Ecology

Habitat

Known from seamounts and knolls
  • Stocks, K. 2009. Seamounts Online: an online information system for seamount biology. Version 2009-1. World Wide Web electronic publication.
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© WoRMS for SMEBD

Source: World Register of Marine Species

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Depth range based on 297 specimens in 19 taxa.
Water temperature and chemistry ranges based on 100 samples.

Environmental ranges
  Depth range (m): 0 - 1253
  Temperature range (°C): 2.894 - 29.212
  Nitrate (umol/L): 0.099 - 44.010
  Salinity (PPS): 32.580 - 37.969
  Oxygen (ml/l): 0.542 - 6.453
  Phosphate (umol/l): 0.006 - 3.268
  Silicate (umol/l): 0.380 - 151.324

Graphical representation

Depth range (m): 0 - 1253

Temperature range (°C): 2.894 - 29.212

Nitrate (umol/L): 0.099 - 44.010

Salinity (PPS): 32.580 - 37.969

Oxygen (ml/l): 0.542 - 6.453

Phosphate (umol/l): 0.006 - 3.268

Silicate (umol/l): 0.380 - 151.324
 
Note: this information has not been validated. Check this *note*. Your feedback is most welcome.

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Molecular Biology and Genetics

Molecular Biology

Statistics of barcoding coverage

Barcode of Life Data Systems (BOLD) Stats
Specimen Records:62
Specimens with Sequences:44
Specimens with Barcodes:36
Species:14
Species With Barcodes:13
Public Records:31
Public Species:13
Public BINs:16
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© Barcode of Life Data Systems

Source: Barcode of Life Data Systems (BOLD)

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Barcode data: Aplysia cf. juliana

The following is a representative barcode sequence, the centroid of all available sequences for this species.


There is 1 barcode sequence available from BOLD and GenBank.

Below is the sequence of the barcode region Cytochrome oxidase subunit 1 (COI or COX1) from a member of the species.

See the BOLD taxonomy browser for more complete information about this specimen.

Other sequences that do not yet meet barcode criteria may also be available.

AGTCTCTTAATTCGATTTGAGCTTGGTACTGCTGGAGCCTTCTTAGGAGAT---GATCATTTTTACAATGTAATTGTAACTGCTCATGCTTTTGTAATGATTTTTTTCATGGTTATGCCTATTATAATTGGTGGGTTCGGAAACTGAATGGTACCTTTATTAATTGGTGCTCCTGATATGAGATTCCCTCGTATAAATAACATAAGTTTTTGACTTCTCCCTCCTTCCTTTTTGCTTCTTTTAGTTTCTAGATTAATAGAAGGTGGAGCTGGGACAGGGTGGACGGTATACCCCCCTTTGTCGGGTCCTATTGCCCATGGAGGTACCTCTGTTGATCTGGCTATTTTTTCCCTTCATTTGGCGGGGATGTCCTCAATTTTAGGTGCCATTAACTTCATTACTACAATTTTTAATATACGTTCACCAGGAATTACTTTCGAGCGGCTCAGTTTATTTGTATGGTCTGTACTAGTAACAGCTTTTTTACTGTTACTTTCCTTACCTGTTTTAGCTGGTGCTATTACAATGCTTTTAACTGATCGTAATTTTAATACTAGTTTCTTCGATCCTGCTGGGGGAGGAGATCCTATTTTATACCAACACTTGTTCTGGTTCTTTGGACATCCAGAGGTATATATTCTAATTTTACCTGGGTTTGGGATAATTTCTCATATTCTGAGTAATTTCTCT---TCTAAGCCAGCATTTGGAACTTTAGGAATAATTTACGCTATAATTTCTATTGGAATTTTAGGTTTCATTGTGTGGGCTCATCATATGTTTACTGTGGGAATGGATGTAGATACTCGAG
-- end --

Download FASTA File

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Source: Barcode of Life Data Systems (BOLD)

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Statistics of barcoding coverage: Aplysia cf. juliana

Barcode of Life Data Systems (BOLDS) Stats
Public Records: 1
Specimens with Barcodes: 1
Species With Barcodes: 1
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Source: Barcode of Life Data Systems (BOLD)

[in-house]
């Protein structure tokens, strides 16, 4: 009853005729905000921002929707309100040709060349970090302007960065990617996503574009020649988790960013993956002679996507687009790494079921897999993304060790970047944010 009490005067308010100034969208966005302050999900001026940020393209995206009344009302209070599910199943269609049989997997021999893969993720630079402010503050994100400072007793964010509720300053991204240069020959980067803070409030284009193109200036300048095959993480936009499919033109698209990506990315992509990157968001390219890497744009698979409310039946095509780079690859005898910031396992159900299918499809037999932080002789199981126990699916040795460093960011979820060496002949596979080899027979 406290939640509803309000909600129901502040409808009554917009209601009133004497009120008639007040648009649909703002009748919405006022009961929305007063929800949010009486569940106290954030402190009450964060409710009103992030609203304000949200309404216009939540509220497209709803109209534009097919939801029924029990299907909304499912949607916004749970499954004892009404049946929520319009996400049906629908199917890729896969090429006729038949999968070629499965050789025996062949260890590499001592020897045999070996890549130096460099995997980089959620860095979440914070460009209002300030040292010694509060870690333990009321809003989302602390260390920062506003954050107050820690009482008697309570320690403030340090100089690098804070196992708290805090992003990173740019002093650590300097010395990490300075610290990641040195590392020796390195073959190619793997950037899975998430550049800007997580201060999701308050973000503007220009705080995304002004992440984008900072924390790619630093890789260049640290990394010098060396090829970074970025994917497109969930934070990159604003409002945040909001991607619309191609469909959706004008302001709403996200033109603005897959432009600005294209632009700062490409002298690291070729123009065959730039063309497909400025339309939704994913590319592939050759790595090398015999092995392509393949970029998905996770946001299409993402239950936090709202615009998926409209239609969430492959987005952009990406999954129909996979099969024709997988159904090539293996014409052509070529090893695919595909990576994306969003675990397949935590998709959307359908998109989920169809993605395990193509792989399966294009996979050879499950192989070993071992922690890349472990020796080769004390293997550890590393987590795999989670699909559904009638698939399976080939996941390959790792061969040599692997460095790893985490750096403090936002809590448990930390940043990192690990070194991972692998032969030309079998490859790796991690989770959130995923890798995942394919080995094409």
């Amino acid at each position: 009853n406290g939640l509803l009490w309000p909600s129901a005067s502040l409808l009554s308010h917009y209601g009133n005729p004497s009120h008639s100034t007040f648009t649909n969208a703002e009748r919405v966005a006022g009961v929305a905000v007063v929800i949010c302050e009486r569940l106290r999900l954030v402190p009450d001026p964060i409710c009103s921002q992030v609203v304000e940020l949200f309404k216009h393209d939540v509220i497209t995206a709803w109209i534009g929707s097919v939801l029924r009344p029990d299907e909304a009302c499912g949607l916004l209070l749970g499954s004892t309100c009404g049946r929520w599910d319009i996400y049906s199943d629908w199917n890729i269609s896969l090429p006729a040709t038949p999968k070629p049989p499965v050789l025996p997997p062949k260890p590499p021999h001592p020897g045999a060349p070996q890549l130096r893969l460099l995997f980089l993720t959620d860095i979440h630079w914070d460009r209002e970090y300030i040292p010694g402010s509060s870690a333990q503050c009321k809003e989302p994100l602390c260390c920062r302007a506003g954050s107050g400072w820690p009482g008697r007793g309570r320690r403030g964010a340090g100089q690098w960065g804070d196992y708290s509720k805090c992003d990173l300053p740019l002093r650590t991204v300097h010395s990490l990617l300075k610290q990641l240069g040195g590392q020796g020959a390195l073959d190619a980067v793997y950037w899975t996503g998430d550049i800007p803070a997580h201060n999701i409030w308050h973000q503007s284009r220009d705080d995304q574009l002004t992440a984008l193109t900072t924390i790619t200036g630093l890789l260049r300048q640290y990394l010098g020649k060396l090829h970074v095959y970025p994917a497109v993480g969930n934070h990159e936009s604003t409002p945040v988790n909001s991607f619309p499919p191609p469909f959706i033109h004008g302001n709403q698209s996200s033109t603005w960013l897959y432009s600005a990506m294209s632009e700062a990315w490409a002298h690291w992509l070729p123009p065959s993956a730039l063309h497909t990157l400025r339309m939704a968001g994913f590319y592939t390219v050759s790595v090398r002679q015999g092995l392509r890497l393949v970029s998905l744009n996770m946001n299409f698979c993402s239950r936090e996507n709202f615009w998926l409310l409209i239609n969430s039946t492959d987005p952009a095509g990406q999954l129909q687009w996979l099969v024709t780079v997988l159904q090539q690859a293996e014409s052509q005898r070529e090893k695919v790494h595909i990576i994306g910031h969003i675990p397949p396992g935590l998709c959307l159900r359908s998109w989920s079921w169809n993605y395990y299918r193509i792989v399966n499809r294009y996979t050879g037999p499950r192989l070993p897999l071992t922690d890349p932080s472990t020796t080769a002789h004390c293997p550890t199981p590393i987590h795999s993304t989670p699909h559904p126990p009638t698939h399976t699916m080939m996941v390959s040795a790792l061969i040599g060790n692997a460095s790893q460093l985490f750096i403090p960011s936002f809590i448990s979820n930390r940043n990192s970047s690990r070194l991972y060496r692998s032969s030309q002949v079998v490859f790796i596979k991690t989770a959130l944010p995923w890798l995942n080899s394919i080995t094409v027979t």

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Barcode data

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Source: Barcode of Life Data Systems (BOLD)

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Genomic DNA is available from 2 specimens with morphological vouchers housed at Museum of Tropical Queensland and Queensland Museum
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© Ocean Genome Legacy

Source: Ocean Genome Resource

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Wikipedia

Aplysia

Aplysia is a genus of medium-sized to extremely large sea slugs, specifically sea hares, which are one clade of large sea slugs, marine gastropod mollusks. The general description of sea hares can be found in the article on the superfamily Aplysioidea.

These benthic herbivorous sea hares can become rather large compared with most other mollusks. They graze in tidal and subtidal zones of tropical waters, mostly in the Indo-Pacific Ocean (23 species); but they can also be found in the Atlantic Ocean (12 species), with a few species occurring in the Mediterranean.

Aplysia species, when threatened, mostly release clouds of ink to blind the attacker. Following the lead of Eric R. Kandel, the genus has been studied as a model organism by neurobiologists, because its siphon-withdrawal response, as studied in Aplysia californica, is mediated by electrical synapses, which allow several neurons to fire synchronously (Kandel et al., 2000). (See : Aplysia gill and siphon withdrawal reflex) This quick neural response is necessary for a speedy reaction to danger by the animal. Aplysia has only about 20,000 neurons, making it a favorite subject for investigation by neuroscientists.[1] Also, the 'tongue' on the underside is controlled by only two neurons, which allowed complete mapping of the innervation network to be carried out.

Species[edit]

Species within the genus Aplysia are as follows. This list follows the studies of Medina et al. who established a phylogenetic hypothesis for the genus Aplysia through study of the partial mitochondrial DNA (mtDNA) sequence data of ribosomal genes (rDNA).